RANK BUFFOONS: NYPD Tickets Crash Victim For Not Wearing Helmet 

The cops writing Zoltan a ticket for not wearing a helmet on Sept. 5. Photo provided
The cops writing Zoltan a ticket for not wearing a helmet on Sept. 5. Photo provided

A 23-year-old cyclist who was injured after a reckless driver cut him off after allegedly running a red light ended up in legal hot water of his own — thanks to inept cops who wrote him a bogus ticket for not wearing a helmet, which isn’t even illegal.

It’s just the latest example of the NYPD’s incompetence and ignorance when it comes to street-safety issues — and is a chilling warning to any victim who thinks about coming forward, said a lawyer who specializes in such cases.

“Cops issuing a summons to the victim of a crash is totally bogus,” said Adam White of the law firm Vaccaro and White, which represents victims of traffic violence and is advising the victim in this case. “Now this kid has to show up in court, has to navigate the system. Who knows how it winds up? Really, that’s what cops are doing now?”

The cyclist, who wishes to be identified only as Zoltan, told Streetsblog that he was riding an electric Citi Bike in the Eighth Avenue bike lane in Manhattan at about 12:30 am on Sept. 5 when the driver ran the red light and cut him off, sending him crashing to the ground, near 20th Street. The bike was unrideable after getting smashed up, but Zoltan was luckily able to walk away with just a few bruises.

“I stayed and waited because I couldn’t take the bike anywhere, my knees hurt, I had some bruises on my knees, nothing crazy, gave me a limp the next day,” he said.

Three Midtown South cops — two without masks — showed up and seemed to care more about the fact that Zoltan wasn’t wearing a helmet than the crash itself or whether the victim of the crash had been injured. One cop asked him why he wasn’t wearing a helmet — then cited him for violating New York State’s Vehicle and Traffic Law 381-6.

“Defendant did state he was not in possession of a helmet or wearing one while operating a bicycle,” the nearly illegible summons says.

Zoltan's injured knee.
Zoltan’s injured knee.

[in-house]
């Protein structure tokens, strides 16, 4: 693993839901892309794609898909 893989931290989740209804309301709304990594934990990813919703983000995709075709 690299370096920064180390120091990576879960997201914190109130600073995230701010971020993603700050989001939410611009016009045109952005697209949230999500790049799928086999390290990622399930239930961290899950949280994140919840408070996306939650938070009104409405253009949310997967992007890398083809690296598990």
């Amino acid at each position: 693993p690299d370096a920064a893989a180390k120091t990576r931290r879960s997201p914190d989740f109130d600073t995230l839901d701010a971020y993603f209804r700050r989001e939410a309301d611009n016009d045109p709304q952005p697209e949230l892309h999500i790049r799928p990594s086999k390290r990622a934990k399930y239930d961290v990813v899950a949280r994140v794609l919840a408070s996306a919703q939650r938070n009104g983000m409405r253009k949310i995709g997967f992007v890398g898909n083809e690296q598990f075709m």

The law in question does exist, but it only pertains to registered motor vehicles like motorcycles — not bicycles, or even pedal-assist electric bicycles like the Citi Bike Zoltan was riding.

“They came out and gave me a summons that said I have to go to court that I didn’t have a helmet on,” he said. “It seems pretty ridiculous to me, especially since it’s not a law.”

Zoltan says he had a green light and that the driver was speeding as he turned onto Eighth Avenue, but the police report claims otherwise, stating Zoltan went through a red light. A witness told cops that he only heard the crash, did not see it, and looked up afterwards to see a red light, according to the report, which completely omits Zoltan’s observation that the driver was speeding.

“It’s just very annoying. I had the light [but] according to a police report, there was someone there who said I didn’t. But the car was going extremely fast and I hit the side of the car, thankfully most of the damage was done to the Citi Bike,” he said.

Now, Zoltan has to show up to court on Oct. 26 at 9:30 a.m. to plead not guilty to a law that isn’t even on the books.

“You’re gonna write a bogus ticket?” said White. “This is what police are doing — God forbid he had been injured.”

The NYPD has a history of wrongly ticketing cyclists for made-up rules, misunderstanding vehicular laws, especially when it involves bikers, and even blaming them for their own deaths or injuries after crashes. And after a fatal crash, cops have targeted cyclists, instead of the reckless drivers.

After 20-year-old Robyn Hightman was killed by a truck driver last June, cops handed out more than 37 percent of the summonses issued in a traffic enforcement blitz to cyclists — a shameful practice that only further enraged an already grieving community, and one which the NYPD had said last year it would stop.

Last November, police slapped a delivery cyclist lying on the floor after getting doored with a summons for riding outside the bike lane — a valid ticket under certain circumstances, but not when the bike lane is blocked by a car, whose driver could have been ticketed. Police ultimately voided the ticket.

That same month, police brass had to order rank-and-file cops to write a ticket to a reckless driver who had hit a cyclist on Queens Boulevard, only after Streetsblog and other outlets alerted headquarters to a viral video that showed that responding officers had behaved poorly.

And one victim of traffic violence penned an op-ed in Streetsblog last summer expressing how unsurprised he was by cops’ poor treatment towards the victim of a road-rage incident after his own experience with trying to get police to take his crash seriously.

It’s pretty common in a city where cops have long been accused of not treating cyclists fairly.

The NYPD declined to comment for this story. In the past, when Streetsblog has inquired, police commissioners say that their officers treat everyone fairly — though they can’t be sure 100 percent of the time.

“I don’t know about whether all 36,000 cops love bicycles. I know one,” then Police Commissioner James O’Neill said last year, referring to himself.

[Full disclosure: The law firm of Vaccaro & White is one of Streetsblog’s few advertisers.]

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